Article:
Which is the best milk for coffee?

3 Mar 2022


For irresistibly rich, creamy coffee, it’s all about the milk — which one produces the best results?

Even if you like a strong espresso or black Americano for the most part, sometimes you just can’t beat a smooth, creamy latte. But did you know that not all milk is created equal when it comes to getting the perfect coffee? A few different factors, including fat content and coffee acidity, can change the way your ingredients mix.

Let’s explore which is the best dairy milk for coffee and which is the best milk alternative for vegan coffee.

Three glass bottles of milk

The best milk for coffee with dairy

From refreshing iced lattes to decadent mochas, a generous drop of milk can add a subtle sweetness to coffee, balancing its acidity. It also makes for a satisfying drinking experience.

Whole, semi-skimmed, or skimmed?

For milk to thicken and foam into a glorious, velvety texture, it needs to have plenty of fat and protein. Whole milk, which tends to have 3-4% fat is usually the go-to for professional baristas. The more fat there is in the milk, the creamier the texture. Because of its high protein levels, it also creates excellent tiny bubbles or ‘microfoam’, for the ultimate cappuccino.

Semi-skimmed and skimmed milk varieties are far more difficult to steam into a cloudlike texture, as the fat content is too low.

Semi-skimmed milk, which has half the fat of whole milk, also loses some of the essential sugars that help create a delicious latte. Skimmed milk, which has just 0.5% fat, may still taste quite sweet, but tends to create a dry foam when steamed, rather than a rich, glossy texture. 

Barista pouring hot milk into coffee

What about cream?

On the other end of the scale, you might enjoy cream in your coffee. It’s worth noting that cream (which may range from 12% to 38% fat) adds a lot of body to coffee but too much can be sickly. It can also cover the nuanced flavour notes of the coffee, which would be a shame when you have top-quality coffee beans. Not to mention, heavy cream isn’t healthy in large quantities.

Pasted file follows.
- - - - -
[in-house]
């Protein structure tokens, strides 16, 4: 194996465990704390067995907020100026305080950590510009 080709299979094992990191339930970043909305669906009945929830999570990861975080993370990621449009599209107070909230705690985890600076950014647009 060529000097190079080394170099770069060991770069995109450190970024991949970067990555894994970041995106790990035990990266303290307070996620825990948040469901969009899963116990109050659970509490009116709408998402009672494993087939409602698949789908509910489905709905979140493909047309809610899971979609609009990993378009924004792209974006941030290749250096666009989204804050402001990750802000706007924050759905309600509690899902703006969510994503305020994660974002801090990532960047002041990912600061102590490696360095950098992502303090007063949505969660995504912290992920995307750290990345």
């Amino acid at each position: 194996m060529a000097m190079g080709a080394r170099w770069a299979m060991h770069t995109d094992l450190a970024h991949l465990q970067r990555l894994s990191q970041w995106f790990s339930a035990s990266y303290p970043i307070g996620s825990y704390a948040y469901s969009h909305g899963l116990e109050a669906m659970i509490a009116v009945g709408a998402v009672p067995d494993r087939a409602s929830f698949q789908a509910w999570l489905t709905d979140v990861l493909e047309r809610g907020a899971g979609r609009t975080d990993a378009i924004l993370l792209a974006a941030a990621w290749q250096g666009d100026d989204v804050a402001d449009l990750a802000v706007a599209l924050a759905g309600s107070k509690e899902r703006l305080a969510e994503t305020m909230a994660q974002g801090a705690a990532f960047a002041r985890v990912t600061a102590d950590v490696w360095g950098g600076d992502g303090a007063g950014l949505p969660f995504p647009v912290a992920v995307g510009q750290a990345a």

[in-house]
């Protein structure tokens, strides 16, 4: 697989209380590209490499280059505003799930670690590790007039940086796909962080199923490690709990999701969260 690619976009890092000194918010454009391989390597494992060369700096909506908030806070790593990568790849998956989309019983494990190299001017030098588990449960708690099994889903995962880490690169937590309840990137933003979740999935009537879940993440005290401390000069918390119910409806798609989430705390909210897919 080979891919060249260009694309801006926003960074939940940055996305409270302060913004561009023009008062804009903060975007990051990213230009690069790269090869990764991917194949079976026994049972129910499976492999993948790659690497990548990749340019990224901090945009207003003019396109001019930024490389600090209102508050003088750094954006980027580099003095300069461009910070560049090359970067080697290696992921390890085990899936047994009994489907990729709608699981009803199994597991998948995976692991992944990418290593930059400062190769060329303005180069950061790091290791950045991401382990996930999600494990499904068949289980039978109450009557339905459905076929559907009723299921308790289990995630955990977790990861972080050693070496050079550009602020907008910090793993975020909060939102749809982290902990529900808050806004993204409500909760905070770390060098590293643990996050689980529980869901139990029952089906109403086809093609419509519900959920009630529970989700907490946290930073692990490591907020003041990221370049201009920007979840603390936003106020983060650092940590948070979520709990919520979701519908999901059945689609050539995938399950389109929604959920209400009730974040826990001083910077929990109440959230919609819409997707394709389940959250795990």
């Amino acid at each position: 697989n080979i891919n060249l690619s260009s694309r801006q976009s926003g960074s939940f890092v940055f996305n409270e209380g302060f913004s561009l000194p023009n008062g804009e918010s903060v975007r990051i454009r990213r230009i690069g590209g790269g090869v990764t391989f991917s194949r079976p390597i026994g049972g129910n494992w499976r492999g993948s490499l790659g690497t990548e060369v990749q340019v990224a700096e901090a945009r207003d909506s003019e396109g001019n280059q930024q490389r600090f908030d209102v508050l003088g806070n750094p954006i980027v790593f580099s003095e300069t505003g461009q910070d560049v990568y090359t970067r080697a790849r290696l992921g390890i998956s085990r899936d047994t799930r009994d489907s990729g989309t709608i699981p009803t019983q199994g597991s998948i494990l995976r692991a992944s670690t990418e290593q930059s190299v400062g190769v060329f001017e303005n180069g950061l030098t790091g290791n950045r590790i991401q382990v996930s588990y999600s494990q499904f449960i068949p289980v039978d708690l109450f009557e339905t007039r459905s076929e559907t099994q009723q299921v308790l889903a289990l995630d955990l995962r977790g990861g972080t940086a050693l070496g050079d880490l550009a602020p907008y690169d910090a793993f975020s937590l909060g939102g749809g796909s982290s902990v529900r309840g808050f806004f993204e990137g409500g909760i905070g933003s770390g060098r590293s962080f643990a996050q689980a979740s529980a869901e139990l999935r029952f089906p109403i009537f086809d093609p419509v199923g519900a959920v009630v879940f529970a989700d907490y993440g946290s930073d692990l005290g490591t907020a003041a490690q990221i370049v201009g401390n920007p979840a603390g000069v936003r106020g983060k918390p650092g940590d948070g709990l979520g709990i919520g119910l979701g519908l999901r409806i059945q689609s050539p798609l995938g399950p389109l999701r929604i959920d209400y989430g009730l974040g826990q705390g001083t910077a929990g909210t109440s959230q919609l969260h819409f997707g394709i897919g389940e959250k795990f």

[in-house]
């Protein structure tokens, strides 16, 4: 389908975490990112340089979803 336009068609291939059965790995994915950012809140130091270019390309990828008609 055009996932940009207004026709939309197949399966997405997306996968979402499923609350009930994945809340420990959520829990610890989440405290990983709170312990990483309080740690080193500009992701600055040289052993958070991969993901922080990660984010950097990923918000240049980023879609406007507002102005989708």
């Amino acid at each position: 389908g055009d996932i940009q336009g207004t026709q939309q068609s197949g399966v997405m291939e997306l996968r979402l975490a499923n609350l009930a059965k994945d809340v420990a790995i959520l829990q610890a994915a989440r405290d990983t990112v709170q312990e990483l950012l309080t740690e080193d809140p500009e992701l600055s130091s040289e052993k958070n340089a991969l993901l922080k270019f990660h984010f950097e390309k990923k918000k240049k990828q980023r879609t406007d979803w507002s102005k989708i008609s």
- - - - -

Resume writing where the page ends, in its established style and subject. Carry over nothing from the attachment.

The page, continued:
If you like the rich decadence of cream, stick to a dash in your Americano rather than using it to whip up a latte or flat white.

Choosing the best milk for your coffee

Deciding which dairy milk to use in your coffee really comes down to your personal preference. Think about the consistency you’d like, whether you want to limit your fat intake, and how sweet you like your drinks. Professional baristas suggest that whole milk is the best starting point, but you may decide to experiment with semi-skimmed or skimmed.

Some other tips for ensuring you get the best from your milk include:

  • Make sure it’s fresh – if you’re steaming milk for your coffee, you’ll notice that old or on-the-cusp milk creates lots of tiny bubbles that pop quickly, resulting in a thin, dull liquid.
  • Keep it cold – as well as making sure your milk is fresh, store it in the fridge between coffees.
  • Ensure your milk-heating equipment is clean – whether you heat your milk in a pan, in the Velvetiser, or using a steaming wand, it’s vital to have clean equipment. The lactose and other sugars in cow’s milk make it notorious for clinging onto surfaces when heated. Old, burnt-on milk may impact both the performance of your equipment and the taste of your coffee milk.

What’s the best milk alternative for vegan coffee?

Whole may be the best form of cow’s milk for coffee, but what about dairy-free options? Long gone are the days when vegans had to stick to black coffee. Nowadays, there are many plant milks on the market and most cafes and coffee shops offer a vegan option.